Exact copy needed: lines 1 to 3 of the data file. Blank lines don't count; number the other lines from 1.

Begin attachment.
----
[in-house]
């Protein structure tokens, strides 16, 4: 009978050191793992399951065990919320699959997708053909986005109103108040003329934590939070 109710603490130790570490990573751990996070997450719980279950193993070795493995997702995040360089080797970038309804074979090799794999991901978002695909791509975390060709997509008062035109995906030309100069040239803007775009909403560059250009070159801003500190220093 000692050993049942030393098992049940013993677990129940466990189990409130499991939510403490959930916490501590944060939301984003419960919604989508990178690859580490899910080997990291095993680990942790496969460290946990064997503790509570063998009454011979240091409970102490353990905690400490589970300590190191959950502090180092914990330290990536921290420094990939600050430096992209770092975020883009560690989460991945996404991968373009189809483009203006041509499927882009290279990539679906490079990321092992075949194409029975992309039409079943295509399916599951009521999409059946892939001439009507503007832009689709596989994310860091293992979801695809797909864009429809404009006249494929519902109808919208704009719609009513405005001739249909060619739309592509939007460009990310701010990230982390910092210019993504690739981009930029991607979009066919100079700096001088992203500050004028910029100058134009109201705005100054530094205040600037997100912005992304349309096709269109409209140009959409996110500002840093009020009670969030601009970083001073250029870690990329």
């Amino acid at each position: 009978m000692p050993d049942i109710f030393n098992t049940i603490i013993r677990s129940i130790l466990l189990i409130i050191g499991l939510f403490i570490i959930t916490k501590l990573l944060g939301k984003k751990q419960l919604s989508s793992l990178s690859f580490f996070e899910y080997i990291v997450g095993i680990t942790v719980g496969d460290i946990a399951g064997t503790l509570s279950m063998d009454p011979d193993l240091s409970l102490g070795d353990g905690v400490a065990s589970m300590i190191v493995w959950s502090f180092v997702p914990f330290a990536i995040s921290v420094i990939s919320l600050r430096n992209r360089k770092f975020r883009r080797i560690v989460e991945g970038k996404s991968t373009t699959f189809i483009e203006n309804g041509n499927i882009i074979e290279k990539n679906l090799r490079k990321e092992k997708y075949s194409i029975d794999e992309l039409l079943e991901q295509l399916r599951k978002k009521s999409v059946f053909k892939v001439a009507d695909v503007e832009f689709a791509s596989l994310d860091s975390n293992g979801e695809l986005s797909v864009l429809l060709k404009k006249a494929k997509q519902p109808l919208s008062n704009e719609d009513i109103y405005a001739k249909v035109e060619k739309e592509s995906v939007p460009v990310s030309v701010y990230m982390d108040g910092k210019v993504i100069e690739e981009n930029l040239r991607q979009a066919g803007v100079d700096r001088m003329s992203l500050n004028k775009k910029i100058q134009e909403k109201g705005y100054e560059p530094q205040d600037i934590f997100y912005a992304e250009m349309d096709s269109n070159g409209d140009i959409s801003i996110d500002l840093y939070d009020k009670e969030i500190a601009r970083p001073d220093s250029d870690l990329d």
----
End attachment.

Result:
[in-house]
């Protein structure tokens, strides 16, 4: 009978050191793992399951065990919320699959997708053909986005109103108040003329934590939070 109710603490130790570490990573751990996070997450719980279950193993070795493995997702995040360089080797970038309804074979090799794999991901978002695909791509975390060709997509008062035109995906030309100069040239803007775009909403560059250009070159801003500190220093 000692050993049942030393098992049940013993677990129940466990189990409130499991939510403490959930916490501590944060939301984003419960919604989508990178690859580490899910080997990291095993680990942790496969460290946990064997503790509570063998009454011979240091409970102490353990905690400490589970300590190191959950502090180092914990330290990536921290420094990939600050430096992209770092975020883009560690989460991945996404991968373009189809483009203006041509499927882009290279990539679906490079990321092992075949194409029975992309039409079943295509399916599951009521999409059946892939001439009507503007832009689709596989994310860091293992979801695809797909864009429809404009006249494929519902109808919208704009719609009513405005001739249909060619739309592509939007460009990310701010990230982390910092210019993504690739981009930029991607979009066919100079700096001088992203500050004028910029100058134009109201705005100054530094205040600037997100912005992304349309096709269109409209140009959409996110500002840093009020009670969030601009970083001073250029870690990329």
């Amino acid at each position: 009978m000692p050993d049942i109710f030393n098992t049940i603490i013993r677990s129940i130790l466990l189990i409130i050191g499991l939510f403490i570490i959930t916490k501590l990573l944060g939301k984003k751990q419960l919604s989508s793992l990178s690859f580490f996070e899910y080997i990291v997450g095993i680990t942790v719980g496969d460290i946990a399951g064997t503790l509570s279950m063998d009454p011979d193993l240091s409970l102490g070795d353990g905690v400490a065990s589970m300590i190191v493995w959950s502090f180092v997702p914990f330290a990536i995040s921290v420094i990939s919320l600050r430096n992209r360089k770092f975020r883009r080797i560690v989460e991945g970038k996404s991968t373009t699959f189809i483009e203006n309804g041509n499927i882009i074979e290279k990539n679906l090799r490079k990321e092992k997708y075949s194409i029975d794999e992309l039409l079943e991901q295509l399916r599951k978002k009521s999409v059946f053909k892939v001439a009507d695909v503007e832009f689709a791509s596989l994310d860091s975390n293992g979801e695809l986005s797909v864009l429809l060709k404009k006249a494929k997509q519902p109808l919208s008062n704009e719609d009513i109103y405005a001739k249909v035109e060619k739309e592509s995906v939007p460009v990310s030309v701010y990230m982390d108040g910092k210019v993504i100069e690739e981009n930029l040239r991607q979009a066919g803007v100079d700096r001088m003329s992203l500050n004028k775009k910029i100058q134009e909403k109201g705005y100054e560059p530094q205040d600037i934590f997100y912005a992304e250009m349309d096709s269109n070159g409209d140009i959409s801003i996110d500002l840093y939070d009020k009670e969030i500190a601009r970083p001073d220093s250029d870690l990329d």